What isn’t to love about a slow-cooked meal? It means we are home for several hours. It means that we are taking the time to keep our eye on the pot on the kitchen. For me, it means my whole family will be home for a meal. I love taking the time to prepare those meals that take just a bit longer. This cookbook is full of ones that inspire a lazy day at home…..coq au vin…..braised pork chops a la mapolitaine….and what I made, Cincinnati chili.
I had been to a chili cook off earlier and the week and I was treated to some great versions of chili. It really made me open my eyes to the possibilities of chili. The award-winning chili from that event can be found here where the winner was “Olivia & Keena’s Mexican Chocolaty Chili”, but my favorite was “Miles Pork Picadillo Chili”. I need to make that Pork one this week.
So it should be no surprise that I wanted to make a chili in one of my cookbooks. I have been to Cincinnati twice. I have tried their chili, but the problem is, I can’t remember what it tasted like. My sister is going to have to make this recipe and let us know if it tastes authentic. I do remember that I thought it was strange that they serve their chili on top of spaghetti. But after making this, I realized the consistency is perfect for spaghetti sauce.
Chili is one of those things that people have a favorite and they are pretty religious about it. It seems like the chili that you grew up with is the one that you stand up for as an adult. My memories of chili was using saltines with butter on them and dipping them in the chili…..yum. For some it is a chili with beans or without beans. For some it is the meat that defines the chili…..ground beef….shredded pork….chopped round steak…..chicken chunks. For some it is all about the heat level. This is not a four alarm chili, not even a two alarm chili. This my friends is a sweet chili. With hints of all sort of flavors, you are not quiet sure where to point at for the flavor. One friend that I had taste it said it had an over powering taste of bay leaf….he was right! I had just opened up a new jar of bay leaves and when I opened the jar I thought to myself, “so this is what a bay leaf is supposed to smell like”!
The recipe calls for a few things that I wasn’t so sure about. Such as place the ground beef in 4 cups of water and cook. I had never heard of such a things. But I guess there are people doing it out there as a friend of mine knew someone who prepared her ground beef that way. The other thing that was hard is that it asked for whole cloves and whole allspice. So when I gave someone a bowl, it was with the warning of watch out for the all spice and cloves! If you are adventurous you will love this chili. If you are a traditionalist, you will probably no like this chili. However if you are from Cinciannti……let me know if you love this chili.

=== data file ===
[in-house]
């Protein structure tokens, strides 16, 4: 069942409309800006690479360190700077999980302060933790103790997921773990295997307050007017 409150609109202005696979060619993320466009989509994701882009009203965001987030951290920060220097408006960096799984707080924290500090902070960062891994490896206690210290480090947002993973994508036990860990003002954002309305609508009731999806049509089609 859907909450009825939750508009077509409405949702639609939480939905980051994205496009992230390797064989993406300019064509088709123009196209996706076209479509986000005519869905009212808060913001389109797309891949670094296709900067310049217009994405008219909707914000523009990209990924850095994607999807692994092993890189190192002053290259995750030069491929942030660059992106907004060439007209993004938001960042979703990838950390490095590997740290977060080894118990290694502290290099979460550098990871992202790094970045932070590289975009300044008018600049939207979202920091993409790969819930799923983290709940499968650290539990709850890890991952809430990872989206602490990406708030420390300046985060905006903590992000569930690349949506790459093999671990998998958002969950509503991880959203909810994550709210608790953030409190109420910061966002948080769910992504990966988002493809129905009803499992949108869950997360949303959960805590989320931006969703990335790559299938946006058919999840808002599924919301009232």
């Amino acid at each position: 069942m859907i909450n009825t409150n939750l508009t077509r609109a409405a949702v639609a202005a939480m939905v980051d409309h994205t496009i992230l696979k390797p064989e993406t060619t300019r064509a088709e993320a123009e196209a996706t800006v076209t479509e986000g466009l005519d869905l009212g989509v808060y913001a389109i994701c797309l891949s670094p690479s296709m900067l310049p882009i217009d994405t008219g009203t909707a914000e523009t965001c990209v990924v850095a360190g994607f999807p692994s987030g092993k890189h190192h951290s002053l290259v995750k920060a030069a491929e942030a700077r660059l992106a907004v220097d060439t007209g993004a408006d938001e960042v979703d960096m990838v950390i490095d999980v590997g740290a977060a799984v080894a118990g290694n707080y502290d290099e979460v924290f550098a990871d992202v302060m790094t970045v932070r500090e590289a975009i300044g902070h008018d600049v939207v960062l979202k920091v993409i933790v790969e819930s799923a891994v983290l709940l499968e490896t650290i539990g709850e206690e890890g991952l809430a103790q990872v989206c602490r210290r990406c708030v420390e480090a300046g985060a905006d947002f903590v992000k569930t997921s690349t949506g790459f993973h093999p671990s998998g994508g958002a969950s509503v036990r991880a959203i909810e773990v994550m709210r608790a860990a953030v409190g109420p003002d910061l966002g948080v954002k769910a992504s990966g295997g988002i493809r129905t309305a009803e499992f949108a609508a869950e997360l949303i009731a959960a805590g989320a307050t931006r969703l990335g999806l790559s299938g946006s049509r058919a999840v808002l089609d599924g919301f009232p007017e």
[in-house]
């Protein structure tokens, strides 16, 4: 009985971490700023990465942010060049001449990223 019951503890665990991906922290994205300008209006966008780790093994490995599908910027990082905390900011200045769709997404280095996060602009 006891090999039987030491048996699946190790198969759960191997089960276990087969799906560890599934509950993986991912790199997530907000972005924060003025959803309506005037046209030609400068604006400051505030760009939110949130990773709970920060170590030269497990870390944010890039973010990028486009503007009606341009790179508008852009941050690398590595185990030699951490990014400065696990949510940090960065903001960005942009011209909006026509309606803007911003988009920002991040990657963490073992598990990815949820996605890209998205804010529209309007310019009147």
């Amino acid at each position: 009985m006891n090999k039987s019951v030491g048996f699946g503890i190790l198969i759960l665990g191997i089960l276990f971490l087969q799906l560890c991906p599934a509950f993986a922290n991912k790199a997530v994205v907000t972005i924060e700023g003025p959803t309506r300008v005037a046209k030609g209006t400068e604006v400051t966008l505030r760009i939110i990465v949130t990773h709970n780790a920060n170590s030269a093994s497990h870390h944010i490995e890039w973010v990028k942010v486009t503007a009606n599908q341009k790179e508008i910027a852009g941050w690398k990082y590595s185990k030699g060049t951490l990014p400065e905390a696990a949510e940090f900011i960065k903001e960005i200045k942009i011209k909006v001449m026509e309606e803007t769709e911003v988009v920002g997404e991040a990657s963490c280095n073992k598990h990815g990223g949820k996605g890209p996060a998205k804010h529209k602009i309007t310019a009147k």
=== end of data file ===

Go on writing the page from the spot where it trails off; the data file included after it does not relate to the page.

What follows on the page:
Cincinnati Chili, page 34
- 2 pounds beef chuck, shoulder-blade, or brisket, coarsely ground
- 1 cup tomato sauce
- 1 cup finely chopped onions
- 1/4 cup grated bittersweet chocolate
- 2 to 4 tablespoons commercial chili powder
- 2 tablespoons wine vinegar
- 2 teaspoons Worcestershire sauce
- 2 teaspoons ground cumin
- 1 teaspoon ground cinnamon
- 1/2 teaspoon crushed red pepper flakes
- 5 whole allspice
- 5 whole cloves
- 1 bay leaf
- freshly ground black pepper
- Put the meat and 4 cups water into a 5 1/2 quart Dutch oven. Stir and bring to a boil on medium high heat; skim and discard the foam that rises on top. Reduce the heat and simmer the meat uncovered for 30 minutes, stirring occasionally.
- Stir the tomato sauce and all the other ingredients into the beef. Season with salt and freshly ground pepper. Bring to a boil over medium heat. Reduce the heat and simmer, uncovered, for 2 hours, stirring occasionally.
- Cover the pot and simmer for another hour, stirring once in a while. It can be made ahead of time.
- To serve: Reheat the chili over moderate heat.
To Joyful Simplified Living,